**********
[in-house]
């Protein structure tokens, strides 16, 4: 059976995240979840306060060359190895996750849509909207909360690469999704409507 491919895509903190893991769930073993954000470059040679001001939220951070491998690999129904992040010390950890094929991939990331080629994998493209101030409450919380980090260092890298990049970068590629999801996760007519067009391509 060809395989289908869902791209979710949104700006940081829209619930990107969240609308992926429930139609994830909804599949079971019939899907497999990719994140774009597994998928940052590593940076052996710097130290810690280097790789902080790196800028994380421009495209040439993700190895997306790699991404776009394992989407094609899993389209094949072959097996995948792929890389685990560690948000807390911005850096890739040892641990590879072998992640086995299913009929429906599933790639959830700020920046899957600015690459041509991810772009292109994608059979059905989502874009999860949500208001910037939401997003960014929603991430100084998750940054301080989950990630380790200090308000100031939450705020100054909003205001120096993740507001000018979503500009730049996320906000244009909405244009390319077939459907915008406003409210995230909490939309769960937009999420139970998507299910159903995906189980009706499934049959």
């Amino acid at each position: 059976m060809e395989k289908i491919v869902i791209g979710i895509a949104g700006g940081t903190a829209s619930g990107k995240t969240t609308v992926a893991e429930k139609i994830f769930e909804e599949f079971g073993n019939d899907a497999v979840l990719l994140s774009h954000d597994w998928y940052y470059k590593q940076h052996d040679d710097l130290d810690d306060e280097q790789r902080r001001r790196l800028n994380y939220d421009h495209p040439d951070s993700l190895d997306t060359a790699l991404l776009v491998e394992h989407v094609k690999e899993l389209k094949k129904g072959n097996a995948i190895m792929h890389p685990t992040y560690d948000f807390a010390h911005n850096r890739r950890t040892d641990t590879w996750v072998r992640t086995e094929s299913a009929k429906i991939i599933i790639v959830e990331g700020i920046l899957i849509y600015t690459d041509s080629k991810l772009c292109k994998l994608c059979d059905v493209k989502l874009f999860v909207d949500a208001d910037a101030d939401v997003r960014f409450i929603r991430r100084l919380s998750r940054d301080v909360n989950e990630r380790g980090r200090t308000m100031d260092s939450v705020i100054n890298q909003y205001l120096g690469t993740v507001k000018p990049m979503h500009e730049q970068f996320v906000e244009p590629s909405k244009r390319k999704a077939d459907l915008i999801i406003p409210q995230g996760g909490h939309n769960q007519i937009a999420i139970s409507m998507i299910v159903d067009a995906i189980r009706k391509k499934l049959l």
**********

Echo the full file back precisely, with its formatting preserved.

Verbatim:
[in-house]
């Protein structure tokens, strides 16, 4: 059976995240979840306060060359190895996750849509909207909360690469999704409507 491919895509903190893991769930073993954000470059040679001001939220951070491998690999129904992040010390950890094929991939990331080629994998493209101030409450919380980090260092890298990049970068590629999801996760007519067009391509 060809395989289908869902791209979710949104700006940081829209619930990107969240609308992926429930139609994830909804599949079971019939899907497999990719994140774009597994998928940052590593940076052996710097130290810690280097790789902080790196800028994380421009495209040439993700190895997306790699991404776009394992989407094609899993389209094949072959097996995948792929890389685990560690948000807390911005850096890739040892641990590879072998992640086995299913009929429906599933790639959830700020920046899957600015690459041509991810772009292109994608059979059905989502874009999860949500208001910037939401997003960014929603991430100084998750940054301080989950990630380790200090308000100031939450705020100054909003205001120096993740507001000018979503500009730049996320906000244009909405244009390319077939459907915008406003409210995230909490939309769960937009999420139970998507299910159903995906189980009706499934049959």
């Amino acid at each position: 059976m060809e395989k289908i491919v869902i791209g979710i895509a949104g700006g940081t903190a829209s619930g990107k995240t969240t609308v992926a893991e429930k139609i994830f769930e909804e599949f079971g073993n019939d899907a497999v979840l990719l994140s774009h954000d597994w998928y940052y470059k590593q940076h052996d040679d710097l130290d810690d306060e280097q790789r902080r001001r790196l800028n994380y939220d421009h495209p040439d951070s993700l190895d997306t060359a790699l991404l776009v491998e394992h989407v094609k690999e899993l389209k094949k129904g072959n097996a995948i190895m792929h890389p685990t992040y560690d948000f807390a010390h911005n850096r890739r950890t040892d641990t590879w996750v072998r992640t086995e094929s299913a009929k429906i991939i599933i790639v959830e990331g700020i920046l899957i849509y600015t690459d041509s080629k991810l772009c292109k994998l994608c059979d059905v493209k989502l874009f999860v909207d949500a208001d910037a101030d939401v997003r960014f409450i929603r991430r100084l919380s998750r940054d301080v909360n989950e990630r380790g980090r200090t308000m100031d260092s939450v705020i100054n890298q909003y205001l120096g690469t993740v507001k000018p990049m979503h500009e730049q970068f996320v906000e244009p590629s909405k244009r390319k999704a077939d459907l915008i999801i406003p409210q995230g996760g909490h939309n769960q007519i937009a999420i139970s409507m998507i299910v159903d067009a995906i189980r009706k391509k499934l049959l």